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Manes

MANES, in Roman mythology, the disembodied and immortal spirits of the dead. The word is an old adjective manis, manus, meaning " good," the opposite of which is immanis; hence the Manes, clearly a euphemistic term, are the " good people." They were looked upon as gods; hence the dedication, of great antiquity and frequent occurrence, Dims or Dis Manibus in sepulchral inscriptions, used even in Christian times. When a body was consumed on the funeral pyre, relations and friends invoked the deceased as a divinity, and the law of the Twelve Tables prescribed that therightsof thedivine Manes should be respected, and that each man should regard the dead members of his family as gods. Their home was in the bowels of the earth, from which they only emerged at certain times. It was an old Italian custom especially at the foundation of cities to dig a pit in the form of an inverted sky (hence called mundus), the lower part of which was supposed to be sacred to the gods of the underworld, including the Manes. Such a pit existed on the Palatine at Rome. It was covered by a stone called lapis manalis, representing the entrance to the lower world, which was removed three times in the year (Aug. 24, Oct. 5, Nov. 8). The Manes were then believed to issue forth, and these days were regarded as religiosi that is, all important business in public and private life was suspended. Offerings were made to propitiate the dead: libations of water, wine, warm milk, honey, oil, and the blood of sacrificial victims black sheep, pigs and oxen (suovetaurilid) was poured upon the graves; ointment and incense were offered, lamps were lighted, and the grave was adorned with garlands of flowers, especially roses and violets. Beans, eggs, lentils, salt, bread and wine, placed on the grave, formed the chief part of a meal partaken of by the mourners. There was also a public state festival in honour of the dead, called Parentalia, held from the 13th to the 21st of February, the last month of the old Roman year, the last day of the festival being called Feralia. During its continuance all the temples were shut, marriages were forbidden, and the magistrates had to appear without the insignia of their office.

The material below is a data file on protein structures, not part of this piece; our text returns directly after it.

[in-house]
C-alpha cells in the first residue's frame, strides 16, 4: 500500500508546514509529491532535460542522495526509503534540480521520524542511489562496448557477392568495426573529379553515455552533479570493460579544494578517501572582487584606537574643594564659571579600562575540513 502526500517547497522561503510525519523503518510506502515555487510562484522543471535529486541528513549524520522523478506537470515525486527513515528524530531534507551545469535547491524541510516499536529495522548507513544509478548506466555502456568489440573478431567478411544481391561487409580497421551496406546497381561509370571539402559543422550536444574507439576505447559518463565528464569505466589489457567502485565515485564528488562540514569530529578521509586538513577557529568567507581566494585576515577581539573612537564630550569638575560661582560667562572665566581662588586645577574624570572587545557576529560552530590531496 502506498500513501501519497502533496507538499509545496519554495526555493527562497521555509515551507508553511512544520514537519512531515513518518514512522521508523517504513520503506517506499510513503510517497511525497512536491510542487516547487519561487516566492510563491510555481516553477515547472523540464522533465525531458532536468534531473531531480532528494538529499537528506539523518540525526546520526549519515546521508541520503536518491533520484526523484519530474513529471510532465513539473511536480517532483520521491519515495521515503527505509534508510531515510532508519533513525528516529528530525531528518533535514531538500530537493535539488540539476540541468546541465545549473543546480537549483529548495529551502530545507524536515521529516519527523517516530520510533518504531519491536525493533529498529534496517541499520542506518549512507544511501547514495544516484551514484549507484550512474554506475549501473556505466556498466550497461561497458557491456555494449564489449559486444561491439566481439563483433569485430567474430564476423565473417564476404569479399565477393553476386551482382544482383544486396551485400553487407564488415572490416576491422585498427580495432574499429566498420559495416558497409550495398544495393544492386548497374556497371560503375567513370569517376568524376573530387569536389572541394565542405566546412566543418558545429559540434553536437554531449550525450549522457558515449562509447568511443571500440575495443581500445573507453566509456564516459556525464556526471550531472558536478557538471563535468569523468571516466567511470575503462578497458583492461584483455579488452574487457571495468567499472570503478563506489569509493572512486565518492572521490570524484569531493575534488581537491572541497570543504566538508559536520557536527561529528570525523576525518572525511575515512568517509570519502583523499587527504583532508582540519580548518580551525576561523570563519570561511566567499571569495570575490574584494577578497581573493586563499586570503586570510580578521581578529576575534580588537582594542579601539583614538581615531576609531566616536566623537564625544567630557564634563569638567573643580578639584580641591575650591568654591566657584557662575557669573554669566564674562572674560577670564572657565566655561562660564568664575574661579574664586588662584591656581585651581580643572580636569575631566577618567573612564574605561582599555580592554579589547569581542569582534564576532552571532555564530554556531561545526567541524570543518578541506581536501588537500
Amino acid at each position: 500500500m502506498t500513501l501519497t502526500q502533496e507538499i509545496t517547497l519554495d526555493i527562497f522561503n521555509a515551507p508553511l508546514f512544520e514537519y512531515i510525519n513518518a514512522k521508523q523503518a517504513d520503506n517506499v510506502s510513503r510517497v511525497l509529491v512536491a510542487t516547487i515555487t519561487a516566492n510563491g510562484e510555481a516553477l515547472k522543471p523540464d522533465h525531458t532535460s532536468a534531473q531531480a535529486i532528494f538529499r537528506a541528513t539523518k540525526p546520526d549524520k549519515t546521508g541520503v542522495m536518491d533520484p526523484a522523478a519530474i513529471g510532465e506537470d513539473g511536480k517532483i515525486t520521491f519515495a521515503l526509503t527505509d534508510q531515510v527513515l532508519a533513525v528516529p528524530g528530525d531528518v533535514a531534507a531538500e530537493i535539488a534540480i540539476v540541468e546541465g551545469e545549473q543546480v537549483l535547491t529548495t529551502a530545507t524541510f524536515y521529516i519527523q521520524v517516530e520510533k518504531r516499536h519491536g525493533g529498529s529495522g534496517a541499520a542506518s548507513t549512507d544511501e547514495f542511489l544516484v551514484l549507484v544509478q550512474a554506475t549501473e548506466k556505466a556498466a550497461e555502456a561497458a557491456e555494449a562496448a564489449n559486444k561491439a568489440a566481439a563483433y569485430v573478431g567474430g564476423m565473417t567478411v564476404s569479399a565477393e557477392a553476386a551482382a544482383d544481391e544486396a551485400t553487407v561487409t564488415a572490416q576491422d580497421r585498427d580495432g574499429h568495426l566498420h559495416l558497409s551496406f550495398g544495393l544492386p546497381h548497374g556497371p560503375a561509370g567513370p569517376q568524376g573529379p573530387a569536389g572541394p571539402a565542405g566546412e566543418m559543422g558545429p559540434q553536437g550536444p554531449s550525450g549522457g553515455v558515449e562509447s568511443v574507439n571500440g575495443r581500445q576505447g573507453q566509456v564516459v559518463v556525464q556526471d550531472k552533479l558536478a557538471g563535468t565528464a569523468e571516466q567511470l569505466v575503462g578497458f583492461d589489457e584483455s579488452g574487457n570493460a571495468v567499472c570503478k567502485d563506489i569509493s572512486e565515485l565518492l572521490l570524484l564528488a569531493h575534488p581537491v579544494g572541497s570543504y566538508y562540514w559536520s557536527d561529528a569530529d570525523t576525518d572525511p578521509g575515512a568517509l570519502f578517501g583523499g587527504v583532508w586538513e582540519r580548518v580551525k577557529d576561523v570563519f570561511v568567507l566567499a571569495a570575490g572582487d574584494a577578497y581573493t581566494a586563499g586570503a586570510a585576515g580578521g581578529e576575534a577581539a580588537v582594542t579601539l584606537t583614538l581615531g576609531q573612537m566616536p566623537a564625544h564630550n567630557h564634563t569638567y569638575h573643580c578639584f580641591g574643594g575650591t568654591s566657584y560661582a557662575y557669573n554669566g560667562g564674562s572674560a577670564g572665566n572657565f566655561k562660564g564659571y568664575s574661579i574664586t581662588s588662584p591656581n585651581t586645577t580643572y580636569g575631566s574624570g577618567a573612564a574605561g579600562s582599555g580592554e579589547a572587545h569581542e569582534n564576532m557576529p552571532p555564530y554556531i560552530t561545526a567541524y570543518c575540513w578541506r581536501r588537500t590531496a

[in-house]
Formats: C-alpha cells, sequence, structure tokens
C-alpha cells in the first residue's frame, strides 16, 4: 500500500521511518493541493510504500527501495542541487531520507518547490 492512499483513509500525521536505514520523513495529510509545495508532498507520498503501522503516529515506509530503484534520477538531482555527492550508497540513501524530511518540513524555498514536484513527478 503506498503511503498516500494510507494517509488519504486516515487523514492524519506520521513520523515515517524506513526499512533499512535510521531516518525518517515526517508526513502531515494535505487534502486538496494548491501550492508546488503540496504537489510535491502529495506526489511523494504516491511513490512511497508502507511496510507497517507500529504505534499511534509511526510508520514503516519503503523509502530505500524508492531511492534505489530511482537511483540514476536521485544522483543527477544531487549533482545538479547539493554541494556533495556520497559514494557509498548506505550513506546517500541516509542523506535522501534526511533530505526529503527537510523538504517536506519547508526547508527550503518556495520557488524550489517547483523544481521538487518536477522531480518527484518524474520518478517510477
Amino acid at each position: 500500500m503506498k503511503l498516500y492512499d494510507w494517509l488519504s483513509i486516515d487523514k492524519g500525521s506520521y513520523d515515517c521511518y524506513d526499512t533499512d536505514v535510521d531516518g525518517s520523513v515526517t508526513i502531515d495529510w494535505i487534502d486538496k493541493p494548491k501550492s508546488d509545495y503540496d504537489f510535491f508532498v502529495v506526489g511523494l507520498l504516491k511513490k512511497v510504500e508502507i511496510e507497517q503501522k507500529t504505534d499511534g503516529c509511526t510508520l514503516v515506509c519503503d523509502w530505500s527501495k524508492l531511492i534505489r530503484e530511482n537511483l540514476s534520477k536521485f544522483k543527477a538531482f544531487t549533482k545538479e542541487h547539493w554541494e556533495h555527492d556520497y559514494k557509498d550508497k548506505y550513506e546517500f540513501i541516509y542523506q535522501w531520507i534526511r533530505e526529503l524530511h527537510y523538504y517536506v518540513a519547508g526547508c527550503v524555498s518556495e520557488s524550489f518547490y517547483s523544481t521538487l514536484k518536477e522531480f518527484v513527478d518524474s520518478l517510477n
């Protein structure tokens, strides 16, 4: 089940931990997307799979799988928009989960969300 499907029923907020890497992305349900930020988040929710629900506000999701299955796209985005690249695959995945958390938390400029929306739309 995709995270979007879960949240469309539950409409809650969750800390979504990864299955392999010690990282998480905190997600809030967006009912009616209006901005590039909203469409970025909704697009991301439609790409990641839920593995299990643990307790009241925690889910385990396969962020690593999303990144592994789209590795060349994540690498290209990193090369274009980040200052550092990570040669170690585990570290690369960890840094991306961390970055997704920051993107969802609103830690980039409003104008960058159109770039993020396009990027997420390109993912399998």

There was considerable analogy between the Manes and the received idea of " souls " and there was a corresponding idea that they could be conjured up and appear as ghosts. They were also supposed to have the power of sending dreams. It is to be noticed that, unlike the Lares, the Manes are never spoken of singly.

For authorities, see LARES and PENATES.

Note - this article incorporates content from Encyclopaedia Britannica, Eleventh Edition, (1910-1911)

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